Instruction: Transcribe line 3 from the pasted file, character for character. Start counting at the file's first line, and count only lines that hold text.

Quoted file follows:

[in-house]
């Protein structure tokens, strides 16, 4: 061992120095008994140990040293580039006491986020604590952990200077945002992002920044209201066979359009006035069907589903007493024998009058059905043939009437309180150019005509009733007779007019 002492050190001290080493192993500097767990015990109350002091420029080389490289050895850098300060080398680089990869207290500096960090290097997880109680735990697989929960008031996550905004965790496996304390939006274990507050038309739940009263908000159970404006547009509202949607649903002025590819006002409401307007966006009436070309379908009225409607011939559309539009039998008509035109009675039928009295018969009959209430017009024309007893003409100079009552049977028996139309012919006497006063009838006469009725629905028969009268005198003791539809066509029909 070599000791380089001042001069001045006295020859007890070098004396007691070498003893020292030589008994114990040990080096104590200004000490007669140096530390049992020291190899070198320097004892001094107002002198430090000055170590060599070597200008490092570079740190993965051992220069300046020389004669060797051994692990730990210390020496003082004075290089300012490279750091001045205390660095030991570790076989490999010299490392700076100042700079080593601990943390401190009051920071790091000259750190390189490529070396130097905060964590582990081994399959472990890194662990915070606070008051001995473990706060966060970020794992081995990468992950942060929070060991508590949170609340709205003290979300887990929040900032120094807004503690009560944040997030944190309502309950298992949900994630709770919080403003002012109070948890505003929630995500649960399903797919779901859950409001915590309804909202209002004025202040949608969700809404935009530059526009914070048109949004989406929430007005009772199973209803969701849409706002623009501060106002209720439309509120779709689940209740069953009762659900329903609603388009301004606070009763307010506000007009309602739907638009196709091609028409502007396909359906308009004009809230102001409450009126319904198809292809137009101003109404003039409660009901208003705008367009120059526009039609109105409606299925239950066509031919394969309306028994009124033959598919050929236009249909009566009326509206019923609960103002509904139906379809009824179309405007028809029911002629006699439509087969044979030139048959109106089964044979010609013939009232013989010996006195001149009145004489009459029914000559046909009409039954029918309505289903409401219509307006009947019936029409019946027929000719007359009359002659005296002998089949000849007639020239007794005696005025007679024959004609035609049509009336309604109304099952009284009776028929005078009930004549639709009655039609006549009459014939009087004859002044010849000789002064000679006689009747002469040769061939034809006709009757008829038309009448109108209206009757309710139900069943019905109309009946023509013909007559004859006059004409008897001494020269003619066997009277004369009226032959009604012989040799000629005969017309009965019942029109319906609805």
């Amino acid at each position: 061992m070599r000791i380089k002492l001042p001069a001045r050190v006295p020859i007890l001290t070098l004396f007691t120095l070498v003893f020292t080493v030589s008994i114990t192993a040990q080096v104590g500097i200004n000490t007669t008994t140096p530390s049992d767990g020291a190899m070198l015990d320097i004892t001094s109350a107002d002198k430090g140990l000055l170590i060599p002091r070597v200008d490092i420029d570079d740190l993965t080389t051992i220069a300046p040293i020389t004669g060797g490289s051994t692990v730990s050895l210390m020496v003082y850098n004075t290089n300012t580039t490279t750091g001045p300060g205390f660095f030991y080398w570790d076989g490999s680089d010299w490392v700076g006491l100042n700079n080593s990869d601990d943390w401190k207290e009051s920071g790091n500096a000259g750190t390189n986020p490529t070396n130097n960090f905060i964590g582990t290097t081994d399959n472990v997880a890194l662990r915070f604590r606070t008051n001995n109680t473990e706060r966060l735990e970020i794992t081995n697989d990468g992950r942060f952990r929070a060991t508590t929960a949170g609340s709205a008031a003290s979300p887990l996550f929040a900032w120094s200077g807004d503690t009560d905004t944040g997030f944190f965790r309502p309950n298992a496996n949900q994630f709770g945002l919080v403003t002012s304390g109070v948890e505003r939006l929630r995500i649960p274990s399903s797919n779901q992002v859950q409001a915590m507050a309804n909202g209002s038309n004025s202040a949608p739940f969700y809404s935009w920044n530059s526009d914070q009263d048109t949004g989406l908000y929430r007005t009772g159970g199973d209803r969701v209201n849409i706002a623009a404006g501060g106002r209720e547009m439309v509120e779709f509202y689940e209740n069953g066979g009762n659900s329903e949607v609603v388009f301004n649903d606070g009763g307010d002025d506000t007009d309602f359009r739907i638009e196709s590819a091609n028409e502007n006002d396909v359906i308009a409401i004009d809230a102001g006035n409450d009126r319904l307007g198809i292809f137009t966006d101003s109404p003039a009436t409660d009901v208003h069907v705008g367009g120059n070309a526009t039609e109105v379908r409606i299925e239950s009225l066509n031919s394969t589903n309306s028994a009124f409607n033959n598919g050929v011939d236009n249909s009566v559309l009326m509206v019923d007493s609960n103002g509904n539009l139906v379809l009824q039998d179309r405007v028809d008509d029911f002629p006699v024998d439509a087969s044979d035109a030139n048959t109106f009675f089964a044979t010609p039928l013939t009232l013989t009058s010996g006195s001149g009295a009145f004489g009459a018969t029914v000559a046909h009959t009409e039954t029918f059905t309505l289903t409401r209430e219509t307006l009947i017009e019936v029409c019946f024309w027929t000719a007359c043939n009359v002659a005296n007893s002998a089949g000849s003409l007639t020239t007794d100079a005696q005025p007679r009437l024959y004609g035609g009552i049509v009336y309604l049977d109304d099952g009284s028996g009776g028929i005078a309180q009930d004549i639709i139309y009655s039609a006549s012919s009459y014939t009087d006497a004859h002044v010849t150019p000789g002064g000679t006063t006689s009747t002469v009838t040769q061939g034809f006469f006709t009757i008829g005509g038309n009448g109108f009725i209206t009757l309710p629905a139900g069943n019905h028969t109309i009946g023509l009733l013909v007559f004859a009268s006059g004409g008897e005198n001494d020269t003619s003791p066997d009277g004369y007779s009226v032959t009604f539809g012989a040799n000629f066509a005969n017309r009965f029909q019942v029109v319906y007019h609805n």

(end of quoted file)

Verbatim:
């Amino acid at each position: 061992m070599r000791i380089k002492l001042p001069a001045r050190v006295p020859i007890l001290t070098l004396f007691t120095l070498v003893f020292t080493v030589s008994i114990t192993a040990q080096v104590g500097i200004n000490t007669t008994t140096p530390s049992d767990g020291a190899m070198l015990d320097i004892t001094s109350a107002d002198k430090g140990l000055l170590i060599p002091r070597v200008d490092i420029d570079d740190l993965t080389t051992i220069a300046p040293i020389t004669g060797g490289s051994t692990v730990s050895l210390m020496v003082y850098n004075t290089n300012t580039t490279t750091g001045p300060g205390f660095f030991y080398w570790d076989g490999s680089d010299w490392v700076g006491l100042n700079n080593s990869d601990d943390w401190k207290e009051s920071g790091n500096a000259g750190t390189n986020p490529t070396n130097n960090f905060i964590g582990t290097t081994d399959n472990v997880a890194l662990r915070f604590r606070t008051n001995n109680t473990e706060r966060l735990e970020i794992t081995n697989d990468g992950r942060f952990r929070a060991t508590t929960a949170g609340s709205a008031a003290s979300p887990l996550f929040a900032w120094s200077g807004d503690t009560d905004t944040g997030f944190f965790r309502p309950n298992a496996n949900q994630f709770g945002l919080v403003t002012s304390g109070v948890e505003r939006l929630r995500i649960p274990s399903s797919n779901q992002v859950q409001a915590m507050a309804n909202g209002s038309n004025s202040a949608p739940f969700y809404s935009w920044n530059s526009d914070q009263d048109t949004g989406l908000y929430r007005t009772g159970g199973d209803r969701v209201n849409i706002a623009a404006g501060g106002r209720e547009m439309v509120e779709f509202y689940e209740n069953g066979g009762n659900s329903e949607v609603v388009f301004n649903d606070g009763g307010d002025d506000t007009d309602f359009r739907i638009e196709s590819a091609n028409e502007n006002d396909v359906i308009a409401i004009d809230a102001g006035n409450d009126r319904l307007g198809i292809f137009t966006d101003s109404p003039a009436t409660d009901v208003h069907v705008g367009g120059n070309a526009t039609e109105v379908r409606i299925e239950s009225l066509n031919s394969t589903n309306s028994a009124f409607n033959n598919g050929v011939d236009n249909s009566v559309l009326m509206v019923d007493s609960n103002g509904n539009l139906v379809l009824q039998d179309r405007v028809d008509d029911f002629p006699v024998d439509a087969s044979d035109a030139n048959t109106f009675f089964a044979t010609p039928l013939t009232l013989t009058s010996g006195s001149g009295a009145f004489g009459a018969t029914v000559a046909h009959t009409e039954t029918f059905t309505l289903t409401r209430e219509t307006l009947i017009e019936v029409c019946f024309w027929t000719a007359c043939n009359v002659a005296n007893s002998a089949g000849s003409l007639t020239t007794d100079a005696q005025p007679r009437l024959y004609g035609g009552i049509v009336y309604l049977d109304d099952g009284s028996g009776g028929i005078a309180q009930d004549i639709i139309y009655s039609a006549s012919s009459y014939t009087d006497a004859h002044v010849t150019p000789g002064g000679t006063t006689s009747t002469v009838t040769q061939g034809f006469f006709t009757i008829g005509g038309n009448g109108f009725i209206t009757l309710p629905a139900g069943n019905h028969t109309i009946g023509l009733l013909v007559f004859a009268s006059g004409g008897e005198n001494d020269t003619s003791p066997d009277g004369y007779s009226v032959t009604f539809g012989a040799n000629f066509a005969n017309r009965f029909q019942v029109v319906y007019h609805n």